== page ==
Female sexual dysfunction (FSD) can be described as any problem that regularly interferes with a woman’s ability to achieve sexual gratification. To be considered a dysfunction, the symptoms must be persistent, pervasive and cause the woman distress. This broad definition can include difficulties with desire, arousal, orgasm or resolution. An estimated 43 percent of U.S. women experience some form of sexual dysfunction, according to the American Medical Association.Sexual dysfunction can start early in a woman’s life, or may develop later in someone who previously enjoyed sex without difficulty. The causes of sexual dysfunction can be physical, psychological or a combination of the two. FSD consists of four main categories, and many women can experience problems in more than one category at a time. These are:
Sexual desire disorders
Sexual pain disorders
Women entering midlife may experience sexual dysfunction often attributed to changes brought on by menopause. Other reasons for female sexual dysfunction can include chronic conditions, such as severe endometriosis, or serious illness, such as gynecologic cancer that physically alters a woman’s body and often her body image as well.
Although it may be difficult to speak with a physician about intimate relationships, it is best to be candid. Healthy sexual function is an important part of a woman’s life. Women should be aware that FSD often can be treated successfully.Not all sexual problems are dysfunctions. For instance, inadequate stimulation or having an impatient partner is not considered sexual dysfunction. Once the underlying reason is discovered, many cases of sexual dysfunction can be treated. A physician will most likely diagnose sexual dysfunction based on the patient’s symptoms. In addition, the patient’s medical history, sexual history and a physical examination can help to determine the cause.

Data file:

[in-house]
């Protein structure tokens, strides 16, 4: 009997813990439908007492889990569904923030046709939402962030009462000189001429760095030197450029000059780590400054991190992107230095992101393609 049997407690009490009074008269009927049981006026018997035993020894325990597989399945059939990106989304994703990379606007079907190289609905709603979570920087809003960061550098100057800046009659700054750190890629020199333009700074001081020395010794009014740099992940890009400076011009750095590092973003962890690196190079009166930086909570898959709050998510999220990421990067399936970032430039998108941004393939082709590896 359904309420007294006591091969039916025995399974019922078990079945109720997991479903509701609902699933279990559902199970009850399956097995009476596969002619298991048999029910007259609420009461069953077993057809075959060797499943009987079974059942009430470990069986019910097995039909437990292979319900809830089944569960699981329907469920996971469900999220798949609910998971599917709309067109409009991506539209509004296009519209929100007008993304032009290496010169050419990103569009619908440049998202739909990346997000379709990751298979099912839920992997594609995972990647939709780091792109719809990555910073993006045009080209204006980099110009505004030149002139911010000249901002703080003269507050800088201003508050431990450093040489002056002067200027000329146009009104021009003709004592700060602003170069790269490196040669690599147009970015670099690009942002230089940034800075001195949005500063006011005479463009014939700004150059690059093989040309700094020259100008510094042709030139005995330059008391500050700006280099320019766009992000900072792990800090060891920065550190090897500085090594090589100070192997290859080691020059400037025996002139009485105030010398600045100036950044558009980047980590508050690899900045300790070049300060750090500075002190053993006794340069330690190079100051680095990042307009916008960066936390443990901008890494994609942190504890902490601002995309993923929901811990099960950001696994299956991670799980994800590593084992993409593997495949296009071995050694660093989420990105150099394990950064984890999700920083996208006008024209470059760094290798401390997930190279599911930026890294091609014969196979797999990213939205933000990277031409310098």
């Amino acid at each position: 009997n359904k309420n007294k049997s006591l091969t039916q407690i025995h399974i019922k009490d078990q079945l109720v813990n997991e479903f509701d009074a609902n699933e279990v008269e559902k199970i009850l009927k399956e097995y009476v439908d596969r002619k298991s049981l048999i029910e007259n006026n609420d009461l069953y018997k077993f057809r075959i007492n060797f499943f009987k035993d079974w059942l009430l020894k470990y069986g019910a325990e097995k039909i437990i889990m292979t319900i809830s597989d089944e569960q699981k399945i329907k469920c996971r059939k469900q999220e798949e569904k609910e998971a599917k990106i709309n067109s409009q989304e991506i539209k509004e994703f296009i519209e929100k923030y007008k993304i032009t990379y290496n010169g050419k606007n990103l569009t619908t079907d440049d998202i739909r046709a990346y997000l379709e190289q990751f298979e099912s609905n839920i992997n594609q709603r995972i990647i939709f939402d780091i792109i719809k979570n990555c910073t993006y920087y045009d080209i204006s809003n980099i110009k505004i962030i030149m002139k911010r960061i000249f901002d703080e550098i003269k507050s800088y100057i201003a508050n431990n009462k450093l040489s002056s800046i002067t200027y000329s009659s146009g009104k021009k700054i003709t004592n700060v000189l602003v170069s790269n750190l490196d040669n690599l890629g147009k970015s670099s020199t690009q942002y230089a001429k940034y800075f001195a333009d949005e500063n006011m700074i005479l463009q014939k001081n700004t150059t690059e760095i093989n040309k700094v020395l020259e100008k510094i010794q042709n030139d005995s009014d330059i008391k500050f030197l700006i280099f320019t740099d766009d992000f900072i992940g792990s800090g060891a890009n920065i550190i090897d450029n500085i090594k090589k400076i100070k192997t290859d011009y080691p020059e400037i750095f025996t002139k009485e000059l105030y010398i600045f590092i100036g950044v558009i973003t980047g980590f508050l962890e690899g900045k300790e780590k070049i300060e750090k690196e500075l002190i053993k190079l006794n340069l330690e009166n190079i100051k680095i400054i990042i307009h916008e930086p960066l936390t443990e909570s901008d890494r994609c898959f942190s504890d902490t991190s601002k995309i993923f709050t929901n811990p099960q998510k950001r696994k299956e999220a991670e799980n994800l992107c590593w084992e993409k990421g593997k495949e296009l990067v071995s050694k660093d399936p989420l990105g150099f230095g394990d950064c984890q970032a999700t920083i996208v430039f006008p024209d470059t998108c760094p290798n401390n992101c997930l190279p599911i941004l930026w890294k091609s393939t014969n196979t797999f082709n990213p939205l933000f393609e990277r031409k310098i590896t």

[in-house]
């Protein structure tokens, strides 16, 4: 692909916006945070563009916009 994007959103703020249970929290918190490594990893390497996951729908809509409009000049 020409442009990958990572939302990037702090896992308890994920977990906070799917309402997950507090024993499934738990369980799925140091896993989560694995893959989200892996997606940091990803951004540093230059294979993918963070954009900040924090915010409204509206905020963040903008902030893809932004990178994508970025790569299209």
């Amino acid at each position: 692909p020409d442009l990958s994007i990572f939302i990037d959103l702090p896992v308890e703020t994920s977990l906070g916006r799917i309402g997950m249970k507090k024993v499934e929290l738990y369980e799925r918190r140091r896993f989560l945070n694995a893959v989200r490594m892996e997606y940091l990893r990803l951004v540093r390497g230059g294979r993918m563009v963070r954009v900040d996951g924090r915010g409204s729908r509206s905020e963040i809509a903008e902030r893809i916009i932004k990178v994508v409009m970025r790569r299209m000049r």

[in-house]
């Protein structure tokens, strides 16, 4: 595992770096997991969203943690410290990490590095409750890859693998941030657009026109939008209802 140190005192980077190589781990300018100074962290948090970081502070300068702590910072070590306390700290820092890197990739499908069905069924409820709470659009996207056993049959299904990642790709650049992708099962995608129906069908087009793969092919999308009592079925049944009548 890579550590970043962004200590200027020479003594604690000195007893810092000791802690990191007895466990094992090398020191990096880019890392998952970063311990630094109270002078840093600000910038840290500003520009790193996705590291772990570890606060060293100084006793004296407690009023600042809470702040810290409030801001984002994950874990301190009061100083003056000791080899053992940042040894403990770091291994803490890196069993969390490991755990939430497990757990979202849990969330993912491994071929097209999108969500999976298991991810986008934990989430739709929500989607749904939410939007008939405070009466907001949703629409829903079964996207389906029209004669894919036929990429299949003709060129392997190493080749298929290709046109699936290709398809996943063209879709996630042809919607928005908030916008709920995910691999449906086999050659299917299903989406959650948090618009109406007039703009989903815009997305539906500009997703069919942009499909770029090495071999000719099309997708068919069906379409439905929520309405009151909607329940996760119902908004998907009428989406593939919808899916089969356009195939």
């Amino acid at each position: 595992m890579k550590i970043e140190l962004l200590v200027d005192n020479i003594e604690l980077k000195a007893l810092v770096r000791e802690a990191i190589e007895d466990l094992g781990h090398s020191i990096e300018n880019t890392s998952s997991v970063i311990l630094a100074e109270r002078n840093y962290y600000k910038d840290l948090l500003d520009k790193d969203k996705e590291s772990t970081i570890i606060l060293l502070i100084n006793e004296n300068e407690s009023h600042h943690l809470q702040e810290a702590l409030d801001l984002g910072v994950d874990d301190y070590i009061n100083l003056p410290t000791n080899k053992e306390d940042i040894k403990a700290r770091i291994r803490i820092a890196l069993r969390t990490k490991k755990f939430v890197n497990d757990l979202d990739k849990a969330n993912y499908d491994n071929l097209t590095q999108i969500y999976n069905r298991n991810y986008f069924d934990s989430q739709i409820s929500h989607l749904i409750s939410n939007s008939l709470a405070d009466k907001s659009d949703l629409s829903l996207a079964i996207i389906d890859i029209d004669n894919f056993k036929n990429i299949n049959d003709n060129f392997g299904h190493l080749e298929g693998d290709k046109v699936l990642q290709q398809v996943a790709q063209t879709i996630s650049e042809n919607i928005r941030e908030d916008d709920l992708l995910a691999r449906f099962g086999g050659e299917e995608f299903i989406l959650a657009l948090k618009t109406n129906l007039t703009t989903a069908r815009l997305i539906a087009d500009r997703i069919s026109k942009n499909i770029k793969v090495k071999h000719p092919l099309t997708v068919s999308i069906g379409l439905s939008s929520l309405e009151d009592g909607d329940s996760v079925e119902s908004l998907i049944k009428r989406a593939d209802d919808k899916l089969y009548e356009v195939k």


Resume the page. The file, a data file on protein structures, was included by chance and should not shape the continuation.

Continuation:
Types and differences of
There are several types of female sexual dysfunction (FSD). The five most common difficulties include:Inhibited sexual desire. Oral contraceptives, antidepressants, tranquilizers and other medications can cause a lowered sex drive.Painful intercourse (dyspareunia). Some women who have been through menopause find that they have less vaginal lubrication. At times, hormone replacement therapy or vaginal creams containing estrogen are recommended. Serious side effects are associated with some of these medications, and other options may be available. For example, many women find over-the-counter lubricants to be a successful remedy.Lack of orgasm (anorgasmia). Sometimes referred to as female orgasmic disorder, a persistent delay or absence of orgasm can be caused by either physical or psychological factors. Common reasons for women failing to achieve orgasm include severe stress or anxiety, depression, or various medical conditions (e.g., incontinence). Certain medications, such as antidepressants, antipsychotics or antihypertensive drugs, can also cause a lack of orgasm. Lack of orgasm that is not physical or psychological in cause (e.g., an impatient partner) is not a form of sexual dysfunction.Vaginismus. Characterized by a persistent or recurring spasm of the outer third of the vagina, vaginismus often interferes with sexual intercourse.Hypoactive sexual desire disorder.